Motivation and Emotion

, Volume 38, Issue 3, pp 353–366

Linking job demands and resources to burnout and work engagement: Does passion underlie these differential relationships?

Authors

    • Department of PsychologyUniversité du Québec à Montréal (UQAM)
  • Claude Fernet
    • Department of ManagementUniversité du Québec à Trois-Rivières
  • Stéphanie Austin
    • Department of ManagementUniversité du Québec à Trois-Rivières
  • Jacques Forest
    • School of Management ScienceUniversité du Québec à Montréal
  • Robert J. Vallerand
    • Department of Educational and Counselling PsychologyMcGill University
Original Paper

DOI: 10.1007/s11031-013-9384-z

Cite this article as:
Trépanier, S., Fernet, C., Austin, S. et al. Motiv Emot (2014) 38: 353. doi:10.1007/s11031-013-9384-z

Abstract

This study examined the role of passion for work in the health impairment and motivational processes proposed by the job demands-resources model. Based on the dualistic model of passion, we proposed that harmonious and obsessive passion intervene simultaneously in the relationship between (1) job demands and burnout/engagement, and (2) job resources and burnout/engagement. This model was tested in two occupational samples: nurses (n = 1,179) and teachers (n = 745). Results from structural equation modeling support the proposed model in both samples. That is, both types of passion partially mediated the relationship between job demands and burnout, while harmonious passion partially mediated the relationship between job demands and engagement. Moreover, harmonious passion partially mediated the relationship between job resources and burnout/work engagement. Implications for burnout research and management practices are discussed.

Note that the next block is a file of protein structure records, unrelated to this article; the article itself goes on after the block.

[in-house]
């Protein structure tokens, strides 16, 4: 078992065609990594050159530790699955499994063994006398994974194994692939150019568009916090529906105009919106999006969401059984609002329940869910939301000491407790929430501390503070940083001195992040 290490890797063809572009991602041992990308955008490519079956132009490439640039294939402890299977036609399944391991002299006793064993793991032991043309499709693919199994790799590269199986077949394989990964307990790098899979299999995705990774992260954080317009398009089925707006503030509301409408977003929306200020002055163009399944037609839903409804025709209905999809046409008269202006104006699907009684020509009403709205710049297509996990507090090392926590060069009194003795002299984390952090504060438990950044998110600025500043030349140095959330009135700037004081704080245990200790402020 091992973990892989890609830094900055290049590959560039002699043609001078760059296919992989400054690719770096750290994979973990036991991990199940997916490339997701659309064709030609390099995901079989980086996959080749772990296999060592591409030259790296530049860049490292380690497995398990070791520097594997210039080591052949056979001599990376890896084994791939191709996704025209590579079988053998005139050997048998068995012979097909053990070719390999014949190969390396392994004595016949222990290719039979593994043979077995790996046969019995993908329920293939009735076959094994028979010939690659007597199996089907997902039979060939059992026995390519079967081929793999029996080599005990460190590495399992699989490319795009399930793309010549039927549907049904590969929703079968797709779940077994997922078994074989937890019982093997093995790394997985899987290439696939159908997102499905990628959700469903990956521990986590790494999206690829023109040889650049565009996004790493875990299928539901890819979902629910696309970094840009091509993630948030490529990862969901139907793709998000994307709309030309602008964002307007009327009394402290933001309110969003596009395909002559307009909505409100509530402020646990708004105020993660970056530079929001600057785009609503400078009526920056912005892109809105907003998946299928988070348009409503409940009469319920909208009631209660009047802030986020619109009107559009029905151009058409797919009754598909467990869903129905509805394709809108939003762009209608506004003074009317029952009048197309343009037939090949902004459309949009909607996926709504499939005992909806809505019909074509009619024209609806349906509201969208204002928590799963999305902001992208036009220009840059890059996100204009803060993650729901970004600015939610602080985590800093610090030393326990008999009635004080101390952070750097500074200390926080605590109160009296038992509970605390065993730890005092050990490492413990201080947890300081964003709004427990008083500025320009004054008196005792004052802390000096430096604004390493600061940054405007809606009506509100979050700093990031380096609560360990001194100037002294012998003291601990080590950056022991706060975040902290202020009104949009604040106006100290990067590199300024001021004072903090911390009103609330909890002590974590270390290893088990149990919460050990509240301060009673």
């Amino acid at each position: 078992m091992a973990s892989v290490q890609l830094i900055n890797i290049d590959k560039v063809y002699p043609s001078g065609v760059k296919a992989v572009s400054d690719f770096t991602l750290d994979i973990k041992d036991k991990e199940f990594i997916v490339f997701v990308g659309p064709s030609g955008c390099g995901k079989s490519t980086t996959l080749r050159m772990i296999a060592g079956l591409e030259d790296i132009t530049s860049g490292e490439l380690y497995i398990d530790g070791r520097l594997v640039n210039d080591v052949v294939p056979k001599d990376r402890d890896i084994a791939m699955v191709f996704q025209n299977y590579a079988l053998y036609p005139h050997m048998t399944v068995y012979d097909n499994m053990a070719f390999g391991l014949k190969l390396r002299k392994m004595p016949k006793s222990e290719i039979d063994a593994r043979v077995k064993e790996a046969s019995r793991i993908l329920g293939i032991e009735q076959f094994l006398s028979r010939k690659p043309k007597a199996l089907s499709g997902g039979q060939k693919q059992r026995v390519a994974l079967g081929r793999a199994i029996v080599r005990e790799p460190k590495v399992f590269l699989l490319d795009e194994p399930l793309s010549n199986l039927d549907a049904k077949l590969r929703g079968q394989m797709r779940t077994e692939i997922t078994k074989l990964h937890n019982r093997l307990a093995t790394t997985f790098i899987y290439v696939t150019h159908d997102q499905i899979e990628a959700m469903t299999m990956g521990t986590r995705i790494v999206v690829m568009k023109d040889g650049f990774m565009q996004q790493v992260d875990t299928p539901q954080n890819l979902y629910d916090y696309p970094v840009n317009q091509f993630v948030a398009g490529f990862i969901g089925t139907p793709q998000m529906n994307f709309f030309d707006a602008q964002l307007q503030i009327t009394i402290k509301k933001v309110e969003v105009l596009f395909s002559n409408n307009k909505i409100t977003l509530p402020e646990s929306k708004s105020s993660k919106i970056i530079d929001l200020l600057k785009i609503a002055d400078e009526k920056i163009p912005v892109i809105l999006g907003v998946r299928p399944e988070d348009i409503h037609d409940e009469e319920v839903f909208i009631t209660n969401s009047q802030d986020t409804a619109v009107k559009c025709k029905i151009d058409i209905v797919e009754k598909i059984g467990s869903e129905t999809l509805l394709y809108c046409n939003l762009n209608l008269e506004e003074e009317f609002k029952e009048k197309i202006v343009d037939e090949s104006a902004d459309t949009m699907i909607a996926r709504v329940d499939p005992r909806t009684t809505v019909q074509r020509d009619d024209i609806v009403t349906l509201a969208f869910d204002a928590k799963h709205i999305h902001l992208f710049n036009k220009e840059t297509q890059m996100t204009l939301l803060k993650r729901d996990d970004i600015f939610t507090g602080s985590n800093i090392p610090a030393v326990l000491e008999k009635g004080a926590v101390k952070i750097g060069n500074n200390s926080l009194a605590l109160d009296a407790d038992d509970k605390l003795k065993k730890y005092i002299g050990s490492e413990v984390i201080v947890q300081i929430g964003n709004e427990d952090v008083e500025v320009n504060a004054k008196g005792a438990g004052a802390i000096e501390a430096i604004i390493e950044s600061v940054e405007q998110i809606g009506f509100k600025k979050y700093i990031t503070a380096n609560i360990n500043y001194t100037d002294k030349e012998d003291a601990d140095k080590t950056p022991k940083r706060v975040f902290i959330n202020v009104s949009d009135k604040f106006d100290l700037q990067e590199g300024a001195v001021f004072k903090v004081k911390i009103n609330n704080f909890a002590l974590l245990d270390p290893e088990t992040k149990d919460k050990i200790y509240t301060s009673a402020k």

Keywords

Passion for workBurnoutWork engagementJob demands-resources modelDualistic model of passion

Copyright information

© Springer Science+Business Media New York 2013